Among Schoolchildren (Magill's Literary Annual 1990)
Every August, Christine Padden Zajac, the real-life heroine of Tracy Kidder’s Among Schoolchildren, prepares herself with mixed enthusiasm and anxiety for another year of teaching fifth or sixth grade at Kelly School. Her feelings, as well as the varieties of teaching experience she has, are fairly typical for teachers in American elementary schools. Kelly School, at which she teaches, is not an inner-city school in the popular understanding of that term. Though it is located on the edge of the impoverished “Flats” of Holyoke, Massachusetts, it also draws its students from the affluent “Highlands” section of town. Kelly School in general and Mrs. Zajac’s fifth-grade class in particular constitute a microcosm of American elementary education in the late 1980’s.
Mrs. Zajac, as her young charges respectfully address her (except when in confused innocence they call her “Mrs. Ajax” or, much more rarely, when in bold insolence they call her “witch”), always refers to herself in the third person when addressing her class: “Mrs. Zajac means business, Robert. Mrs. Zajac knows you didn’t try. You don’t just hand in junk to Mrs. Zajac. She’s been teaching an awful lot of years. She didn’t fall off the turnip cart yesterday. She told you she was an old-lady teacher.” She is actually thirty-four-old enough to remember more homogeneous classes in her first years of teaching, but also young enough to adapt her skills tirelessly...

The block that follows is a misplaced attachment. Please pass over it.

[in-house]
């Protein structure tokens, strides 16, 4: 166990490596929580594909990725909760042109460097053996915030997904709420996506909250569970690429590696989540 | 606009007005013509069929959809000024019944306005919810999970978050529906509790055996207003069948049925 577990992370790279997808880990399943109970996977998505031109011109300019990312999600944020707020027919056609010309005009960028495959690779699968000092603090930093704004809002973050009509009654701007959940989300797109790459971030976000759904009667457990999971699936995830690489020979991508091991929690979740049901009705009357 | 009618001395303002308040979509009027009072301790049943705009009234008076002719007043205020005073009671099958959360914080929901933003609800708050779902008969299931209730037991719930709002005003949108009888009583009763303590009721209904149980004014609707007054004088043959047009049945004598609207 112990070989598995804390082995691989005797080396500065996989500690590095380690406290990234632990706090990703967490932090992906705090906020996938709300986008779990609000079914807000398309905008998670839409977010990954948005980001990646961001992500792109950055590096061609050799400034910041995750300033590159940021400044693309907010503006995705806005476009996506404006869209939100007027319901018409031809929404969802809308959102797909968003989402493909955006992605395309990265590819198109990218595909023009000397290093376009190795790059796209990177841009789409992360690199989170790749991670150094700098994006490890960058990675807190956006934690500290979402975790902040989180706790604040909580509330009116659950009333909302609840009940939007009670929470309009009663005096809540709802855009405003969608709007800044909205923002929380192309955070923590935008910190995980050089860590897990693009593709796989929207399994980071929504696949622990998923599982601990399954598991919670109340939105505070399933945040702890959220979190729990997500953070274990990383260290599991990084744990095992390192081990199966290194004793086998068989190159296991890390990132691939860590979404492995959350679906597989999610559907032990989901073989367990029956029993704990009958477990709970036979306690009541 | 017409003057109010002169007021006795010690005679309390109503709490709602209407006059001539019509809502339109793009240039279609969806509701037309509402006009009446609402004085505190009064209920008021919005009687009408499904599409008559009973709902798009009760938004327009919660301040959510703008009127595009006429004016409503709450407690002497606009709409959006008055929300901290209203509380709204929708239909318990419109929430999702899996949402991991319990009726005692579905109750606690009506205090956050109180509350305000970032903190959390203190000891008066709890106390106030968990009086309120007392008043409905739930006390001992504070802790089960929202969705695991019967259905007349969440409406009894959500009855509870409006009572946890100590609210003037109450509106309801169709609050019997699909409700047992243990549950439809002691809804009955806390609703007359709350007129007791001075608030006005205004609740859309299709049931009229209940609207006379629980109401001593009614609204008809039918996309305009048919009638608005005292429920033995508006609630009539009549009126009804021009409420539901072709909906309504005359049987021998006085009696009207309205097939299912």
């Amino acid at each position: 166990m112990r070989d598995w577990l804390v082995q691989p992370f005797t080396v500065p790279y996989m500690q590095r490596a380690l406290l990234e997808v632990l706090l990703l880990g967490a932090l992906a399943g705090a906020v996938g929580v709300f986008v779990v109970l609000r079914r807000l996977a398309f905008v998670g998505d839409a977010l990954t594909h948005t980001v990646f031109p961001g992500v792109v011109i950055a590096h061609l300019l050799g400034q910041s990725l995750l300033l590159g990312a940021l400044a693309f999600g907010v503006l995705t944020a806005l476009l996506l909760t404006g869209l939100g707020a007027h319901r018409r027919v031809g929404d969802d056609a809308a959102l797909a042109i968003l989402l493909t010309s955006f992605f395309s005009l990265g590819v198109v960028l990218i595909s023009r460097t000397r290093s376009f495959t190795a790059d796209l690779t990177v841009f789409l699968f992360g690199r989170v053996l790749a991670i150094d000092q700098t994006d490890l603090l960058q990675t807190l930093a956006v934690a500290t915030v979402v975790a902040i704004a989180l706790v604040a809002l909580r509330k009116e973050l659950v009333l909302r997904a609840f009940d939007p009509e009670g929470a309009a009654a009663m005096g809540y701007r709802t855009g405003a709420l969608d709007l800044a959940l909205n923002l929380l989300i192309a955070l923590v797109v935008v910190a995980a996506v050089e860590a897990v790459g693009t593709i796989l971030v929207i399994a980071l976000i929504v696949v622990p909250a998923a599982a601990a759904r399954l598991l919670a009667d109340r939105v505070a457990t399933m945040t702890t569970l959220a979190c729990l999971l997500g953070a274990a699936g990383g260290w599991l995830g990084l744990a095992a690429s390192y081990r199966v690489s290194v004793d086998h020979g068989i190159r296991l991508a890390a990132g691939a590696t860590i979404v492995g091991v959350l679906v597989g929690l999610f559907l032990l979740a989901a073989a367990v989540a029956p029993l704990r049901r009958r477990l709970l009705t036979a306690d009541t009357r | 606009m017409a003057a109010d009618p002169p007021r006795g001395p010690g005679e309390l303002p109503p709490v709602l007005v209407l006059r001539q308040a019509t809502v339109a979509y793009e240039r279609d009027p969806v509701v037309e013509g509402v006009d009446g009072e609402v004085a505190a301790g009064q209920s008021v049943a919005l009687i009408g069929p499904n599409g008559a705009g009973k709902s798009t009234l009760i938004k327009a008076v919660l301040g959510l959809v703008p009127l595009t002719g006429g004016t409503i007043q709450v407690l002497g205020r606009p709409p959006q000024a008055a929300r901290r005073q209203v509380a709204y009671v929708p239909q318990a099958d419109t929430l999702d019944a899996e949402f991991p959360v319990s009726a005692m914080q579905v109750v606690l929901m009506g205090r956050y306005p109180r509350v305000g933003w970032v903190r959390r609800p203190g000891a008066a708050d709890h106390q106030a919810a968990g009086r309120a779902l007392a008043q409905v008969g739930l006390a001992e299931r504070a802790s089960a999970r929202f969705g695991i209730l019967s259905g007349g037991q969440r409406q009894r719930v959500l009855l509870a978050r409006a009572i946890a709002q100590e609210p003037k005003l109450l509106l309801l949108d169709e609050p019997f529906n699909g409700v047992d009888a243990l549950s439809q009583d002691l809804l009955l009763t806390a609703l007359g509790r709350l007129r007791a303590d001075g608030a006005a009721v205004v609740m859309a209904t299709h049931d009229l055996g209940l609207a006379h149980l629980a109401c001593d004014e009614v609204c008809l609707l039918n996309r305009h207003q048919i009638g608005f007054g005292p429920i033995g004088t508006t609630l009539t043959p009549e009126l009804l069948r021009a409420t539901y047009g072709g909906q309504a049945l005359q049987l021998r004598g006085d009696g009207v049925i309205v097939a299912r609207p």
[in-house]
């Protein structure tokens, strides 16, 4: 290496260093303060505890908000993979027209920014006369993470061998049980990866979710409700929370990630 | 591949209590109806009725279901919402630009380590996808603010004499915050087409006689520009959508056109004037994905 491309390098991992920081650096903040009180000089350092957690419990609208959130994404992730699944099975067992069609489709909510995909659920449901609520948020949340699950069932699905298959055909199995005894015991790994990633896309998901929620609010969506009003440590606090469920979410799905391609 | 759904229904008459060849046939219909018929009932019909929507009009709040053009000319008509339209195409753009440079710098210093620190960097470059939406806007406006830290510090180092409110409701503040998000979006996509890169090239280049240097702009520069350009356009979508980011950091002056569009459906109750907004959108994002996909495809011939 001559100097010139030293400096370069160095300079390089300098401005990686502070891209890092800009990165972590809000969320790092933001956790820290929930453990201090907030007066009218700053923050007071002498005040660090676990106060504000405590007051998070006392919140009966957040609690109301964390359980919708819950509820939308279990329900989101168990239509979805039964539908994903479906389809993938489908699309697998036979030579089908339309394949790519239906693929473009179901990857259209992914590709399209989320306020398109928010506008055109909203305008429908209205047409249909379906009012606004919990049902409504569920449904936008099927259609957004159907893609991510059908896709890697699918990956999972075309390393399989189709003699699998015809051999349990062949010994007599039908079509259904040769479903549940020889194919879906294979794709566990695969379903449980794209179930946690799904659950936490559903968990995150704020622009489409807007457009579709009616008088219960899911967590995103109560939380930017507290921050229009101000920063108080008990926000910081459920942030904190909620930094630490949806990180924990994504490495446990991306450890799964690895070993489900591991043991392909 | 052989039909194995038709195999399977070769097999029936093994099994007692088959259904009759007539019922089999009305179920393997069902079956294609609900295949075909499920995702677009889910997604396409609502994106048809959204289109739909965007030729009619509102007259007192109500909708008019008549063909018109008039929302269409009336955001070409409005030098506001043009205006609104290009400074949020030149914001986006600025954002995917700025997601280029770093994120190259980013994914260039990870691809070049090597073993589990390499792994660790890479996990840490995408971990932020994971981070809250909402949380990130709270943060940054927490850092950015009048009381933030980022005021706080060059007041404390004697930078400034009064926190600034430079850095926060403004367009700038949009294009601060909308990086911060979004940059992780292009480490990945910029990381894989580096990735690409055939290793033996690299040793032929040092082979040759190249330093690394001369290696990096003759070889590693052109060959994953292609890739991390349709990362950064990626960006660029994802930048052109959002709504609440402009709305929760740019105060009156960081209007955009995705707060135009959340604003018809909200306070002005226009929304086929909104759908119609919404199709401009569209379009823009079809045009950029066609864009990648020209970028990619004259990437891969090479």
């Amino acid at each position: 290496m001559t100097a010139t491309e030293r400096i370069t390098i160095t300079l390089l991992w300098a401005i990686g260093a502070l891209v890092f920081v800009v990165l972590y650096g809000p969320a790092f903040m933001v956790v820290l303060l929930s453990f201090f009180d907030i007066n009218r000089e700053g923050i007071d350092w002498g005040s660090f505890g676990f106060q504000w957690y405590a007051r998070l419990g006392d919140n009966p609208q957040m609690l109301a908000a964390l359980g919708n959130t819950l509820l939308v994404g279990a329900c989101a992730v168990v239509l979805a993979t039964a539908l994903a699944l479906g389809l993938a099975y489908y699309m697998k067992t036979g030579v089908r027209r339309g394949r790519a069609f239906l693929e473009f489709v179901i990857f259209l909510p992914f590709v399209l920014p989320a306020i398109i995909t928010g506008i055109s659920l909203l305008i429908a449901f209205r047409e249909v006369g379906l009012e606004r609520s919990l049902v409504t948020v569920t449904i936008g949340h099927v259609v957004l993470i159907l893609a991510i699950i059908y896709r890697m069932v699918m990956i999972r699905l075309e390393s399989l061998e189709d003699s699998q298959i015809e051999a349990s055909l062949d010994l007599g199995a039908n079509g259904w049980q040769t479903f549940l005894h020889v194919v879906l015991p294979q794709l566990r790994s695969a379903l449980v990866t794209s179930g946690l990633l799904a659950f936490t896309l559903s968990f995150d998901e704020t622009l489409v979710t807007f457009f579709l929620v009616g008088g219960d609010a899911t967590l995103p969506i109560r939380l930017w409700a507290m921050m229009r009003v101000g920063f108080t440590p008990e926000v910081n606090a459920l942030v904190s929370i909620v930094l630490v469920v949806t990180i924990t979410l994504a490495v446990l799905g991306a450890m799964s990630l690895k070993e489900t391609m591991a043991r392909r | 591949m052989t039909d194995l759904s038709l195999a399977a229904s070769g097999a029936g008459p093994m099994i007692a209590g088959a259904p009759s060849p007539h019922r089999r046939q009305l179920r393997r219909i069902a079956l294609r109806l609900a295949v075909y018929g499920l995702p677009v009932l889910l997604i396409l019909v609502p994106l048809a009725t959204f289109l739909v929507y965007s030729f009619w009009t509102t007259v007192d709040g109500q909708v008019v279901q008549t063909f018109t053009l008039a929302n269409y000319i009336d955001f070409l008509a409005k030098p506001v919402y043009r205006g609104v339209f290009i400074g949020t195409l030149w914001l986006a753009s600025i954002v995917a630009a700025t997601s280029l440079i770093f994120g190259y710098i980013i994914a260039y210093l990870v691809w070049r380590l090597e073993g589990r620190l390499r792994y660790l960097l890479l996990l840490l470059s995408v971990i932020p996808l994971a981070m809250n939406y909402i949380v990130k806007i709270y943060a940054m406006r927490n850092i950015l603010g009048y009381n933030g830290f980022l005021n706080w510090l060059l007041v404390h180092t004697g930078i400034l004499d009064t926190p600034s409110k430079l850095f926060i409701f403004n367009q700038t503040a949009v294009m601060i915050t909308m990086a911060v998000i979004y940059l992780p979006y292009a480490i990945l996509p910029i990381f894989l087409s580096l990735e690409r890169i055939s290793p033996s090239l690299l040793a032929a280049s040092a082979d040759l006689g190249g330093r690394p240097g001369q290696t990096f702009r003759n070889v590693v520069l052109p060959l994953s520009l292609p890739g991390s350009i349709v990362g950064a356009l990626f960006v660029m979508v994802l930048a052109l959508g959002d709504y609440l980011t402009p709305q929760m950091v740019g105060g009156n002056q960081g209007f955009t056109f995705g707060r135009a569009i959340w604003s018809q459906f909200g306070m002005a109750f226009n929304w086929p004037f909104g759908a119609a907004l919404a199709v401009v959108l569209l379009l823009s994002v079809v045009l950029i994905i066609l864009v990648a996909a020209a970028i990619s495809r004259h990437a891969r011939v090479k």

(The entire section is 1976 words.)
Want to Read More?
Subscribe now to read the rest of this article. Plus get complete access to 30,000+ study guides!
Bibliography (Magill's Literary Annual 1990)
Insight. V, October 9, 1989, p.63.
Library Journal. CXIV, August, 1989, p.142.
Los Angeles Times Book Review. September 10, 1989, p.1.
The New Republic. CCI, November 1, 1989, p.40.
The New York Times Book Review. XCIV, September 17, 1989, p.1.
Newsweek. CXIV, September II, 1989, p.67.
Publishers Weekly CCXXXVI, July 21, 1989, p.45.
The Washington Post Book World. XIX, September 3, 1989, p.3.
(The entire section is 49 words.)